Choosing Structures

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9 thoughts on “Choosing Structures”

  1. I googled Denver public schools curriculum docs and found lots of interesting information. They Denver folks have done a ton of work here. Highly recommend.

  2. A key fact to mention to administrators is that most textbooks do not introduce vocabulary with consideration for frequency of use. Grammar especially is not presented by frequency of use. TPRS materials tend to focus on high frequency vocabulary and tenses.
    A resource for those of you who teach Spanish is a “A Frequency Dictionary of Spanish Core Vocabulary for Learners” by Mark Davies. I spent a couple of semesters putting hours of research into this project as a grad student and it was quite the adventure. Here is a link with the top 100 words.
    http://www.vistawide.com/spanish/top_100_spanish_words.htm
    Also on this link are links for other top lists. I also am including the Amazon link to the book, because when you choose “look inside book” it gives you lists of frequent, animals, family words, verbs, etc. Could not say how accurate it would be for other languages.
    http://www.amazon.com/gp/reader/0415334292/ref=sib_dp_ptu#reader-link
    I have the book (had to check to see that I was thanked in the preface ja, ja, ja) so if anyone is interested in specific lists, I would be glad to share that info with you.
    Dr. Davies mentions that textbook language often distorts frequencies of features in a language, quoting Ljung (1990). So, just another selling point for CI which focuses more on frequency of usage than the traditional textbook approach (that does not follow best practices according to research).

  3. It is important for administrators to know that most traditional textbooks do not present vocabulary or grammar by frequency. Mark Davies has published a Frequency Dictionary of Spanish and in the intro says, “textbooks…almost never indicate which of these words the student is most likely to encounter in actual conversation or texts. In fact, sometimes the words are so infrequent in actual texts that the students may never encounter them again in the “real world”outside of the test for that particular chapter.”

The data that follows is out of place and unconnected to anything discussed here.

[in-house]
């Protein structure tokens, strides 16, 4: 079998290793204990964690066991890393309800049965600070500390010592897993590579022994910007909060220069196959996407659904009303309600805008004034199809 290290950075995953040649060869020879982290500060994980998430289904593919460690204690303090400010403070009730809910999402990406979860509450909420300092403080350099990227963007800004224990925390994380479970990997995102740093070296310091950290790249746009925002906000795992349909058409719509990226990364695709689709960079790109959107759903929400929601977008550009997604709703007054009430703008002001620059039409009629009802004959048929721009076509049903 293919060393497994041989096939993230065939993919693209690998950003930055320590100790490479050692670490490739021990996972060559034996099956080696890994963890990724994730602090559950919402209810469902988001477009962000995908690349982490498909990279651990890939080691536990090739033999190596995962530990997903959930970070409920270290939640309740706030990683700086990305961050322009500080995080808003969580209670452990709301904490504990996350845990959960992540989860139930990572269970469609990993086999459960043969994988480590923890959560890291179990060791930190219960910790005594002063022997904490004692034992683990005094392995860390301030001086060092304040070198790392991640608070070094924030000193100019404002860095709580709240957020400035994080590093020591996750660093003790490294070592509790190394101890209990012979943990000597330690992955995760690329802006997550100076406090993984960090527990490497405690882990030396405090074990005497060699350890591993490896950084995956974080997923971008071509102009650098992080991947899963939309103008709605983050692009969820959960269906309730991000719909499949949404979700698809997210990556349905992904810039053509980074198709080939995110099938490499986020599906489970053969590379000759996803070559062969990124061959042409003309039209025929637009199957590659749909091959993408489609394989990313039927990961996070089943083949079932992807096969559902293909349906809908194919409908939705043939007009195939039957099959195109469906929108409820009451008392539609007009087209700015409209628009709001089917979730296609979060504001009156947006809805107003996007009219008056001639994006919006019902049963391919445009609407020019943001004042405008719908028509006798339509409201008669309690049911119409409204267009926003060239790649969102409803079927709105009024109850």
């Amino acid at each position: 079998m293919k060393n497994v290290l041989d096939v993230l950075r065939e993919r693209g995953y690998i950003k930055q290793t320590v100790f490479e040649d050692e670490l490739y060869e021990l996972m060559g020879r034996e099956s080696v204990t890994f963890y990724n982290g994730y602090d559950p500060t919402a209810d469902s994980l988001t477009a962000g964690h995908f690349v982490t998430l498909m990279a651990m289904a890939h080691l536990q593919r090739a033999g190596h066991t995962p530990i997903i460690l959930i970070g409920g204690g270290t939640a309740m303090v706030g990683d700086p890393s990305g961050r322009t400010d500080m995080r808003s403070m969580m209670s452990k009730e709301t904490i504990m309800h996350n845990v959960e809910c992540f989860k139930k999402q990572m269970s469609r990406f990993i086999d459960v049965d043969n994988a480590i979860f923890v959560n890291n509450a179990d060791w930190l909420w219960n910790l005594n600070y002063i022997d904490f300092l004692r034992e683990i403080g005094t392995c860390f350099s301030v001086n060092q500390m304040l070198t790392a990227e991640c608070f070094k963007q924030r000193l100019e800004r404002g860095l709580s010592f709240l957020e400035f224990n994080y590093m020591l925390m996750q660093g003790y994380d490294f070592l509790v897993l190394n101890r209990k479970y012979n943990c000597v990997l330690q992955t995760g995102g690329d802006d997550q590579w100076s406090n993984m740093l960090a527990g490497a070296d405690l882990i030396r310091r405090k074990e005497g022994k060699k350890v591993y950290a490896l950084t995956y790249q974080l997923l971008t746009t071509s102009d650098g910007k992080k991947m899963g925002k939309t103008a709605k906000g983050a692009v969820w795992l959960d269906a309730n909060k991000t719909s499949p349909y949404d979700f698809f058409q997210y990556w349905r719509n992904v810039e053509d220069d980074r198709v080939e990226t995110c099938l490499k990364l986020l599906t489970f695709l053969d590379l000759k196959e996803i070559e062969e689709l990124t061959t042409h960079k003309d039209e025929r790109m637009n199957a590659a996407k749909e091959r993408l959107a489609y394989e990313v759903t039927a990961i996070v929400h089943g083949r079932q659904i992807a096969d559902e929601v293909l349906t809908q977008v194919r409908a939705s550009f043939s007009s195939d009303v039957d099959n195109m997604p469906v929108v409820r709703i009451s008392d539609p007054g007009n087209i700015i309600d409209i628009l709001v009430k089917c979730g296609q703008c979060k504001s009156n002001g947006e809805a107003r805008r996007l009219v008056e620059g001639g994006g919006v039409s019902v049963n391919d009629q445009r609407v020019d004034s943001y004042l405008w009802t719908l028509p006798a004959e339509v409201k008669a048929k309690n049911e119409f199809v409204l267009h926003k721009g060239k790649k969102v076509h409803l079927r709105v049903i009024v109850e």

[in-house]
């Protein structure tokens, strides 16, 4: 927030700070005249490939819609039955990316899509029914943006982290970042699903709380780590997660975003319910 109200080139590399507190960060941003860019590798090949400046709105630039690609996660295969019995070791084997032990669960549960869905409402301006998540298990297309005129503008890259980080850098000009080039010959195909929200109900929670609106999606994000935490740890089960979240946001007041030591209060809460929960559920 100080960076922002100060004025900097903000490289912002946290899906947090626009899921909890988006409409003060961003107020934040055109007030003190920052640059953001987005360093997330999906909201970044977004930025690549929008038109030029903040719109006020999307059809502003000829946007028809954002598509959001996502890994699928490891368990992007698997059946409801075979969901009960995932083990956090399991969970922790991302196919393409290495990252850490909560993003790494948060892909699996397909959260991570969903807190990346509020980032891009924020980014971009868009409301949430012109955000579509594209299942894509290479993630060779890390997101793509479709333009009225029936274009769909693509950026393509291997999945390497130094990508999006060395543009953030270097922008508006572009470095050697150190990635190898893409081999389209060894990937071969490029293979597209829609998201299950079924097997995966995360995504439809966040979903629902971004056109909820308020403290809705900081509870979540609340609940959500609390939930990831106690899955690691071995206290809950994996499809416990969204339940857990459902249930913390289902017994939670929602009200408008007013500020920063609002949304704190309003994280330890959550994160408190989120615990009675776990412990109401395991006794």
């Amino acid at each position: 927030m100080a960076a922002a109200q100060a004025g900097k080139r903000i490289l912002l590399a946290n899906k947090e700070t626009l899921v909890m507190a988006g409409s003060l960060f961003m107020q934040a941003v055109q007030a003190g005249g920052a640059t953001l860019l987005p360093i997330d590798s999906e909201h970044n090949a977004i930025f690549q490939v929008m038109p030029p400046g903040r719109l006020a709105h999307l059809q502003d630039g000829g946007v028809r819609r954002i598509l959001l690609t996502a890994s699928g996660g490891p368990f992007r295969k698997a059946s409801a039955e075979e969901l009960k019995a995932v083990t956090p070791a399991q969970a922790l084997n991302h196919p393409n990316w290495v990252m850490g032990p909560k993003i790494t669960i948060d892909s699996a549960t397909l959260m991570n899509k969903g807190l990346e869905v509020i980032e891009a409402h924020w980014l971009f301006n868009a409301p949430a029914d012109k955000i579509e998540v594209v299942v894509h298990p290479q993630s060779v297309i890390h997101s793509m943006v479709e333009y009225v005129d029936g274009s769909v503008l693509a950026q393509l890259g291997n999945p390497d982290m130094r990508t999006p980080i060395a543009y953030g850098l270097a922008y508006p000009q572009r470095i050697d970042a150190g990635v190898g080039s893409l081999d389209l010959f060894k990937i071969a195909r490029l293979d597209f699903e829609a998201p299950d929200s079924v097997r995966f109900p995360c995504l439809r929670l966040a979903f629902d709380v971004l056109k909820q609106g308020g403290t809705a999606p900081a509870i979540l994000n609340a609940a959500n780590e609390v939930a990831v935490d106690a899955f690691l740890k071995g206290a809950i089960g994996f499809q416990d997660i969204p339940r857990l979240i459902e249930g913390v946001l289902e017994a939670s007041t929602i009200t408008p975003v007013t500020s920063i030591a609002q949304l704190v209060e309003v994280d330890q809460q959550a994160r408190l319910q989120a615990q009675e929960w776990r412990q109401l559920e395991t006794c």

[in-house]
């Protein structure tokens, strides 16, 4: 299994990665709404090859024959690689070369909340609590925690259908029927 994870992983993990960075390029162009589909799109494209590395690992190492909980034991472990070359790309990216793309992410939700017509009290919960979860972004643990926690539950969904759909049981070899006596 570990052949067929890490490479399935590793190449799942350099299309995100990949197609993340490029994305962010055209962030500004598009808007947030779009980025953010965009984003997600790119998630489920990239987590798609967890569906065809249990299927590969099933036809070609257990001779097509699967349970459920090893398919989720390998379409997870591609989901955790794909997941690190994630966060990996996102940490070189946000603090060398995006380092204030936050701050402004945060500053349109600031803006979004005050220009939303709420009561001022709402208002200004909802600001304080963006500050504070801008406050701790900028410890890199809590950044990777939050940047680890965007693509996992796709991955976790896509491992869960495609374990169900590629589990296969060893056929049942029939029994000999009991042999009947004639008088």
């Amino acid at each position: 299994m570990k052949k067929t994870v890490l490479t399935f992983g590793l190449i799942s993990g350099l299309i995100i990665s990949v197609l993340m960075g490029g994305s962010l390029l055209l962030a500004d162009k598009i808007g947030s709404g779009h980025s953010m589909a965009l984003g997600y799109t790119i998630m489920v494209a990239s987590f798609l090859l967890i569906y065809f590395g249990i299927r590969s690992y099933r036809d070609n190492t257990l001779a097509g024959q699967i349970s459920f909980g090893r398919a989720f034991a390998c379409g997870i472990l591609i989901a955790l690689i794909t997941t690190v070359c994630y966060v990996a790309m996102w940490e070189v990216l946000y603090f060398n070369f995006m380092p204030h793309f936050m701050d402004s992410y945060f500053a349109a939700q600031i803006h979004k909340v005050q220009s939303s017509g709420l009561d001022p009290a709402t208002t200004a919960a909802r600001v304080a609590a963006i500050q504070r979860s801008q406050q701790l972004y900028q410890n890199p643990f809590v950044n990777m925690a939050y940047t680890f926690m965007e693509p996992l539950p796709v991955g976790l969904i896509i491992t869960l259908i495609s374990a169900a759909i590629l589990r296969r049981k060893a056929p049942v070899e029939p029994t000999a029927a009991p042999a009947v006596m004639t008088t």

Davies quotes Ljung (1990) as saying that textbooks actually often “distort the frequencies of features in a language.” This, combined with the fact that most texts do not follow Best Practices according to heaps and mounds of solid research, should have administrators asking teachers of traditional programs why they are using something so contrary to language acquisition.
    Most of the CI materials available on the market focus on high frequency vocabulary and tenses.

  4. Amen, Ardythe!
    Alfie Kohn said “The overwhelming number of teachers… are unable to name or describe a theory of learning that underlies what they do.”
    Something I like about the CI teaching community in general, and I like it in spades on this blog, is that people know about research and how it applies to what we are trying to do. The recent comments by Ardythe, Chill, Robert, and David Young reflect this.
    Thanks for steering us in this direction and giving us an opportunity to discuss things in depth, Ben.

  5. This past year during the second semester I did two things that really helped me a ton with choosing structures. Number 1, I bought a German frequency dictionary (the book that this list was derived from: http://german.about.com/library/blwfreq_t50.htm) and used that to inform the primary structures I focused on. There are a few words that I had always overlooked before–bleiben (to stay), gehört (to belong to), passiert (happens), niemand (nobody)–that I had always just quickly glossed. After a specific focus on them I saw them cropping up all the time.
    The second big change I made came through incorporating much more music into my curriculum; I leaned heavily on the stepintogerman.org site to help me with that. I would listen to the songs with an ear for “How many of these words do they know, and what should they know?” This sort of kept me honest in recognizing what is generally used, not just what I like to have fun with in my classroom.
    After these two big shifts and working with high frequency words, I found that our reading sessions–especially with my upper level classes–got much easier and everybody was much more confident. I even had a couple students accuse me of choosing a specific reading just because it worked the vocab we had been doing (and I hadn’t for once).
    So use the frequency lists. Listen what’s being said. Listen to what your students want to say but can’t (a standard question I have after every freewrite and other times). I’ve gotten in the habit of making a list of words in the corner of my blackboard of things that “Hey they could use that.” It’s really changed how I approach my job; I love the challenge of anticipating what they’ll need and am thrilled when I see them using what I prepared them with. Whenever we come across a word that we already know, it’s like finding money on the sidewalk. Whenever I hear them use one of those words, it’s like getting a good report card.

    1. Nathan, I love the “Hey they could use that” list!
      Yes, frequency dictionaries rock, and ARE a rock that any language program should be built upon. So Spanish has one, and now I learned that German has one, are there frequency dictionaries for other languages also?

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